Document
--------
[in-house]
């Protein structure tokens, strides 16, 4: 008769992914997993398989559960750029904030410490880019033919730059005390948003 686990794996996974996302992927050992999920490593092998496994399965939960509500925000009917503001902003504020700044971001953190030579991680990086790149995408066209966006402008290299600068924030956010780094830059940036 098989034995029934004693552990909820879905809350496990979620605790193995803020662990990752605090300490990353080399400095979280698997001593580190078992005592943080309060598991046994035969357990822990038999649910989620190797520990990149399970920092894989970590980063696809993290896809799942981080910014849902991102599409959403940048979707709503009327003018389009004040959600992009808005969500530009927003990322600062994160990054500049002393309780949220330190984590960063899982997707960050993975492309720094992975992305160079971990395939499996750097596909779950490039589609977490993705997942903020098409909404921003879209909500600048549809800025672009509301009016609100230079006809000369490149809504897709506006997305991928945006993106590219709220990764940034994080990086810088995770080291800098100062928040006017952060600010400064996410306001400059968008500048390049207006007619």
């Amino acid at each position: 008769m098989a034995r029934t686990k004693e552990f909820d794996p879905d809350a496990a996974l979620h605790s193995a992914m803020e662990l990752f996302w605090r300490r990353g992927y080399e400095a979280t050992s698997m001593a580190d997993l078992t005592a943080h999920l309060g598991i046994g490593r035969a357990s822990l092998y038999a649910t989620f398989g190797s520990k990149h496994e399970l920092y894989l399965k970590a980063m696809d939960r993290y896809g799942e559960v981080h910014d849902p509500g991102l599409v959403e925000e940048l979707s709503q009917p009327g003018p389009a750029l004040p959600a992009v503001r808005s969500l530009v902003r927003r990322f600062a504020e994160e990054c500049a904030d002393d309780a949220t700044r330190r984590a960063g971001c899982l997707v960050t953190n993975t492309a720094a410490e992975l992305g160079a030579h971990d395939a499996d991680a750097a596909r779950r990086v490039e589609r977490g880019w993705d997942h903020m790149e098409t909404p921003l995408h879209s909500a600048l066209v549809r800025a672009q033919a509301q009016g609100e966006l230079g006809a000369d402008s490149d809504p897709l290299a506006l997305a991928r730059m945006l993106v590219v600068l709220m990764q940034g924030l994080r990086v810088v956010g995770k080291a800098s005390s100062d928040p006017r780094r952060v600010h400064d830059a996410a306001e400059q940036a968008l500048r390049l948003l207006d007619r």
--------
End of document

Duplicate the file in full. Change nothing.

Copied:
[in-house]
């Protein structure tokens, strides 16, 4: 008769992914997993398989559960750029904030410490880019033919730059005390948003 686990794996996974996302992927050992999920490593092998496994399965939960509500925000009917503001902003504020700044971001953190030579991680990086790149995408066209966006402008290299600068924030956010780094830059940036 098989034995029934004693552990909820879905809350496990979620605790193995803020662990990752605090300490990353080399400095979280698997001593580190078992005592943080309060598991046994035969357990822990038999649910989620190797520990990149399970920092894989970590980063696809993290896809799942981080910014849902991102599409959403940048979707709503009327003018389009004040959600992009808005969500530009927003990322600062994160990054500049002393309780949220330190984590960063899982997707960050993975492309720094992975992305160079971990395939499996750097596909779950490039589609977490993705997942903020098409909404921003879209909500600048549809800025672009509301009016609100230079006809000369490149809504897709506006997305991928945006993106590219709220990764940034994080990086810088995770080291800098100062928040006017952060600010400064996410306001400059968008500048390049207006007619």
């Amino acid at each position: 008769m098989a034995r029934t686990k004693e552990f909820d794996p879905d809350a496990a996974l979620h605790s193995a992914m803020e662990l990752f996302w605090r300490r990353g992927y080399e400095a979280t050992s698997m001593a580190d997993l078992t005592a943080h999920l309060g598991i046994g490593r035969a357990s822990l092998y038999a649910t989620f398989g190797s520990k990149h496994e399970l920092y894989l399965k970590a980063m696809d939960r993290y896809g799942e559960v981080h910014d849902p509500g991102l599409v959403e925000e940048l979707s709503q009917p009327g003018p389009a750029l004040p959600a992009v503001r808005s969500l530009v902003r927003r990322f600062a504020e994160e990054c500049a904030d002393d309780a949220t700044r330190r984590a960063g971001c899982l997707v960050t953190n993975t492309a720094a410490e992975l992305g160079a030579h971990d395939a499996d991680a750097a596909r779950r990086v490039e589609r977490g880019w993705d997942h903020m790149e098409t909404p921003l995408h879209s909500a600048l066209v549809r800025a672009q033919a509301q009016g609100e966006l230079g006809a000369d402008s490149d809504p897709l290299a506006l997305a991928r730059m945006l993106v590219v600068l709220m990764q940034g924030l994080r990086v810088v956010g995770k080291a800098s005390s100062d928040p006017r780094r952060v600010h400064d830059a996410a306001e400059q940036a968008l500048r390049l948003l207006d007619r």